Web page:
Decolonize This Place will prioritize the presence and work of people of color and will be inclusive of queer, immigrant, and disabled participants—challenging the white supremacy that continues to characterize the economies and institutions of art.

The project will be grounded in the in-house production of posters, banners, t-shirts and other artworks, with a print station providing the means to make zines and publications. Artworks produced will be displayed in the gallery and strategically used in actions across New York, collapsing a feedback loop between exhibition and demonstration. Through this, 55 Walker Street will be coded as a site of continuous social and aesthetic production that feeds directly into movements across the city. A kitchen and greenhouse will root the project in a politics based on abundance, in an attempt to depart from an economic schema that emphasizes scarcity.

Just as Artists Space itself is transformed into a self-regulated commons, Decolonize This Place will “strike art” to “liberate art from itself”—in the words of MTL+ member Nitasha Dhillon: “not to end art, but to unleash its powers of direct action and radical imagination.” The fluid intersection between grassroots organizing and creative activism is key to this process. When communities make artworks, and artists become organizers, usual hierarchies of artistic production fall apart.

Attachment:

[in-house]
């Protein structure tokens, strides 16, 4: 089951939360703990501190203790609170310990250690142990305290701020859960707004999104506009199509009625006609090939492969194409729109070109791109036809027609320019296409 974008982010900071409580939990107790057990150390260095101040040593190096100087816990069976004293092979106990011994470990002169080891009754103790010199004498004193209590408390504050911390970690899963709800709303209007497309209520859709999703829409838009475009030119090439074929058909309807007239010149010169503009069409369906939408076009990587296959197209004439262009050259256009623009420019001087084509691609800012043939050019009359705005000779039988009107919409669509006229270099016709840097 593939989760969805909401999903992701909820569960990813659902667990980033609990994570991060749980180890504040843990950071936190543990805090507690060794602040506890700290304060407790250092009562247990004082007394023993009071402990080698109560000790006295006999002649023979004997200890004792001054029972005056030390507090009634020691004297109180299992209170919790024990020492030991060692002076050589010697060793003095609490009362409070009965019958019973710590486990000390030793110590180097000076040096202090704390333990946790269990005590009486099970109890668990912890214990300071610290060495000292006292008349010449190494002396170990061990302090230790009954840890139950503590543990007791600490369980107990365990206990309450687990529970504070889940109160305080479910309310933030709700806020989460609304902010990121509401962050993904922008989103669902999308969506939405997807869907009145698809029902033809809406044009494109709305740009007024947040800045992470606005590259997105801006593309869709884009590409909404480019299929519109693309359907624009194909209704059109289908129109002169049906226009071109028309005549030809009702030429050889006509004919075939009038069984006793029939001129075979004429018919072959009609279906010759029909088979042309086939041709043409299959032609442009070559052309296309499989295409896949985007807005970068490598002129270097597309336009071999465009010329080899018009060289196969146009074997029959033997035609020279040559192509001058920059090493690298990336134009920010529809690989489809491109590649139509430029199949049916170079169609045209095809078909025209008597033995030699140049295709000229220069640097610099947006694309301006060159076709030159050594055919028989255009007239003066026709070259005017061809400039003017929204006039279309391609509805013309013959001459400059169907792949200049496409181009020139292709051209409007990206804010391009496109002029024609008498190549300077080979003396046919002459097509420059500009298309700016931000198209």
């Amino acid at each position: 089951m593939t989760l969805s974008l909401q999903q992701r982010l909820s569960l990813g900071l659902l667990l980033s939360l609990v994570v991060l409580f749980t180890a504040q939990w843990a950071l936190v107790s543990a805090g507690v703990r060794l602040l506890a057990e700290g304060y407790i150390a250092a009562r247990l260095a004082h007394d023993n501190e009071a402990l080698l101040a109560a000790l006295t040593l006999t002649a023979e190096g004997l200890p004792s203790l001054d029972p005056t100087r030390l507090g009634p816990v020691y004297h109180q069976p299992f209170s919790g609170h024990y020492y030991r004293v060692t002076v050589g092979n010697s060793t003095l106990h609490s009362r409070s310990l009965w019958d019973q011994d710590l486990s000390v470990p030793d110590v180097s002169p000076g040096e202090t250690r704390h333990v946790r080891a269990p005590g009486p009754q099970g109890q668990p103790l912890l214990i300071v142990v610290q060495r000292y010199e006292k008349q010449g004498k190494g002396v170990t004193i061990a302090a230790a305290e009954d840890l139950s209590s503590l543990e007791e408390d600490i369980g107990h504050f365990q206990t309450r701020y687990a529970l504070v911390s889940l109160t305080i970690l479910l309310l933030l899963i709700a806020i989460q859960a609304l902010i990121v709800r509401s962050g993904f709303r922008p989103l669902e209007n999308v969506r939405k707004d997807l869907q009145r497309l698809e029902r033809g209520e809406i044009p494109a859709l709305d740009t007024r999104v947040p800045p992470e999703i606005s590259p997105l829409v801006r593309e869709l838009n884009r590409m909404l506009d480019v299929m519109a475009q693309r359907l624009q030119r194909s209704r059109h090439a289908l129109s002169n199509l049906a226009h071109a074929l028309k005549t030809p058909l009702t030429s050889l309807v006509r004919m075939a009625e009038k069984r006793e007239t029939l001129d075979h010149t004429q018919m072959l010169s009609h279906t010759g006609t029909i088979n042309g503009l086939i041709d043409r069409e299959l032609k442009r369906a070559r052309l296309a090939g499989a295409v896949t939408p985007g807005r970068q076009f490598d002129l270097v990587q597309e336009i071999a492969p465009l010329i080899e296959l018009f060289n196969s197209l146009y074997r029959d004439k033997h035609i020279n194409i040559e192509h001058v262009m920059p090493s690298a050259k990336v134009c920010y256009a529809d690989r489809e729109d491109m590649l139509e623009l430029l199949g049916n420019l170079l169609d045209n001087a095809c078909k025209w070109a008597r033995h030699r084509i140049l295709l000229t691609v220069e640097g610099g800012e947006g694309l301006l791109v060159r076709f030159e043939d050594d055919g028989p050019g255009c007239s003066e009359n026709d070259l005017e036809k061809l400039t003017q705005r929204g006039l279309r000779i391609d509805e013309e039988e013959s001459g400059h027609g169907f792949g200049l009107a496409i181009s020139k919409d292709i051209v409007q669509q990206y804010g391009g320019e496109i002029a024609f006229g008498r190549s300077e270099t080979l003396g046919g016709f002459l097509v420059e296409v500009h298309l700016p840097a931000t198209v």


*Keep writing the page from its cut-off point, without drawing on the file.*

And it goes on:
Through its three-month duration, Decolonize This Place will question how the alternative arts organization, pressured to justify ever-escalating real estate values, can re-interpret its traditional function as holdout within an art world increasingly quarried for ultra-luxury assets. At a time when so many neighborhoods see art crudely utilized to drive gentrification, what further models of community engagement can nonprofit institutions devise?



A website with further information, documentation and a calendar of daily activities can be found at www.decolonizethisplace.org.

#decolonizethisplace


MTL+ is comprised of Nitasha Dhillon, Amin Husain, Yates McKee, Andrew Ross, Kyle Goen, Amy Weng, Aiko Maya Roudette, Marz Saffore and Samer Abulaela